Genome parametrization heavily influenced the final number of markers since many markers were rejected during the SNP dosage calling, due to an insufficient number of reads to support proper dosage estimation. This became particularly evident with stricter filtering on the missing rate, e.g., minimum reads per locus = 10 and a maximum missing rate = 5% resulted in about twice as many ratio markers as dosage markers. For comparison, with a maximum missing rate = 20%, the number of resulting markers was about the same as with the two genome parametrizations.
Table 2 also reports the number of SNP markers located in genic regions. While the absolute values changed with filtering and parametrization, the fraction of markers in genic regions was stable, at 73.9% on average.

3.3. Genomic Regressions

Genotypic data for genomic regressions were produced to test the effects of different levels of filtering (on missing rate and number of reads), genome parametrization (allele ratio, tetraploid, and diploid), and SNP selection (all SNPs, genic regions only, and non-genic regions only) for a total of 144 different configurations. For each configuration, the predictive ability of the model was measured as Pearson’s correlation between true and predicted phenotypic values in a ten-fold cross-validation scheme. Figure 1 shows the effects on the predictive ability of the choice of filtering (for missing rate and read depth) and SNP subsetting (all markers vs. only genic regions, vs. only non-genic regions). The figure presents the results for SNP ratio parametrization. Figure S1 does the same for the tetraploid parametrization. The full list of results is reported in Table S1.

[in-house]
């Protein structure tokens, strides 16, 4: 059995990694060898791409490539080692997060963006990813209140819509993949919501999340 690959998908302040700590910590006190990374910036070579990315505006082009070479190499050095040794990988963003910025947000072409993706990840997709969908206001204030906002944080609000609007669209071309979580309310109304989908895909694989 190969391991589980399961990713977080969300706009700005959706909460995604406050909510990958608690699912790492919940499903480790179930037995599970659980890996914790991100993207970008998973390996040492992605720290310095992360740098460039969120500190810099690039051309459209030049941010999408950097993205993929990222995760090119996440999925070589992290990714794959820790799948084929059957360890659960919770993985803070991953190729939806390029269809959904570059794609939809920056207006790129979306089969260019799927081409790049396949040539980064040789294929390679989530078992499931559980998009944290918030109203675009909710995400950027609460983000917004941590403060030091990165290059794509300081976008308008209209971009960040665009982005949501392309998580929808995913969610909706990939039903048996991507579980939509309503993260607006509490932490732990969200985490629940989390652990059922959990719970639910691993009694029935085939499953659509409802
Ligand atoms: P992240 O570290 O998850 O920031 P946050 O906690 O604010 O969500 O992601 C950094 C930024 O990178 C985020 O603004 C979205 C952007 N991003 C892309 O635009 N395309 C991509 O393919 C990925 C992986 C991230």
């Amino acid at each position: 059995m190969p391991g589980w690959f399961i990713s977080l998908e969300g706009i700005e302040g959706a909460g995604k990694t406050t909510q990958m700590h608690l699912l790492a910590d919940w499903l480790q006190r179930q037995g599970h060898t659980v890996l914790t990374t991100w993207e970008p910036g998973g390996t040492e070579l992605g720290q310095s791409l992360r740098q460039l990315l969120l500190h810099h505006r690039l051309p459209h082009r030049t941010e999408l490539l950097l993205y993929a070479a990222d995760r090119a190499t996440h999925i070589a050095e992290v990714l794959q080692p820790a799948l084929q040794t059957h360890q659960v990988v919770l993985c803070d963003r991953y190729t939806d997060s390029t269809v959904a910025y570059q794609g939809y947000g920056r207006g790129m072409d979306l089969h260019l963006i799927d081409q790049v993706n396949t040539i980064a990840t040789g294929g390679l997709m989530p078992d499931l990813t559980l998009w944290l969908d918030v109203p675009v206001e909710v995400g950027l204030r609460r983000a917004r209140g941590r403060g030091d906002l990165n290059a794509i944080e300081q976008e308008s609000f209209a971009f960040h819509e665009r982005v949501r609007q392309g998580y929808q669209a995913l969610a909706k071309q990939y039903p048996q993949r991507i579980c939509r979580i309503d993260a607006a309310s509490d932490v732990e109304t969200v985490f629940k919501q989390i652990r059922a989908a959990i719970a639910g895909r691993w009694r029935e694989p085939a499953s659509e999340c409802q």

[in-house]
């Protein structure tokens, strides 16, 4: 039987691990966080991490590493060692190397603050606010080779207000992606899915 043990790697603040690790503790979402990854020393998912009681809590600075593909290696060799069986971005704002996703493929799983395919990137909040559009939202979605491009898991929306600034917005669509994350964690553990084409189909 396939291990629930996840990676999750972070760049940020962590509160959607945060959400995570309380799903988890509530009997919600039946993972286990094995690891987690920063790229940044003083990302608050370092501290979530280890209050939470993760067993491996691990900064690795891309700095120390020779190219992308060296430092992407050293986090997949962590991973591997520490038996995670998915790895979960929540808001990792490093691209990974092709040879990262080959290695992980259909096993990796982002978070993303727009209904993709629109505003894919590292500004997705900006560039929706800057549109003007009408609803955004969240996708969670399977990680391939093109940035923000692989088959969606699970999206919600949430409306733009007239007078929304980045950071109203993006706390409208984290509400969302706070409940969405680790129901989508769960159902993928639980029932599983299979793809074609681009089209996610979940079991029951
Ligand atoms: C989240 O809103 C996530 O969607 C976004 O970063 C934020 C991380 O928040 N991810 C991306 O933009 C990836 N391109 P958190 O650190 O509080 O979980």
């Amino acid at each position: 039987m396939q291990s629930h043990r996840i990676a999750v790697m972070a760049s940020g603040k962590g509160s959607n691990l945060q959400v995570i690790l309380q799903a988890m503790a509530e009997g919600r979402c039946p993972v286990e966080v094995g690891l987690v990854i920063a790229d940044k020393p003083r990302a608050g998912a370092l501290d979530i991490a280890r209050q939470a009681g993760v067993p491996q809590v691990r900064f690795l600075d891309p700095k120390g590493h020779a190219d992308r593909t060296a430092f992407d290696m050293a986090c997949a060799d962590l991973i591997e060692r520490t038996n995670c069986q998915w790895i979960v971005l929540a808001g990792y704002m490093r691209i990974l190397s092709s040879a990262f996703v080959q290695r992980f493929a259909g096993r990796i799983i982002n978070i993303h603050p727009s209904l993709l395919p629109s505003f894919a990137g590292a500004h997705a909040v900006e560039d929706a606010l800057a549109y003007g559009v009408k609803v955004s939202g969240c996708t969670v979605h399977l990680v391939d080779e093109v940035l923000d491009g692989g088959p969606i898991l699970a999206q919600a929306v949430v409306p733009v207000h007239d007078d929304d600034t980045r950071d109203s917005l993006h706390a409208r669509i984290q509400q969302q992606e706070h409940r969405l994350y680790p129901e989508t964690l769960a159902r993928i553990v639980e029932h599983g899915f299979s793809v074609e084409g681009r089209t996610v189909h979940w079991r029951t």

Figure 1 highlights several trends. The four traits exhibited different patterns, with yield in the favorable environment showing predictive ability values that were always higher than yield in the stressed environment. Leaf size and onset of flowering showed values closer to the yield in the favorable environment, if slightly lower. The use of markers from non-genic regions was heavily penalized in the yield in favorable conditions, where using the marker from genic regions yielded slightly better results than using all markers. For yield in stressed conditions and leaf size, subsetting the markers to genic regions did not appear influential, as shown by the three lines intertwined without a clear advantage. The onset of flowering findings reversed the pattern found concerning yield in favorable conditions, achieving the highest predictive abilities when subsetting the markers from non-genic regions.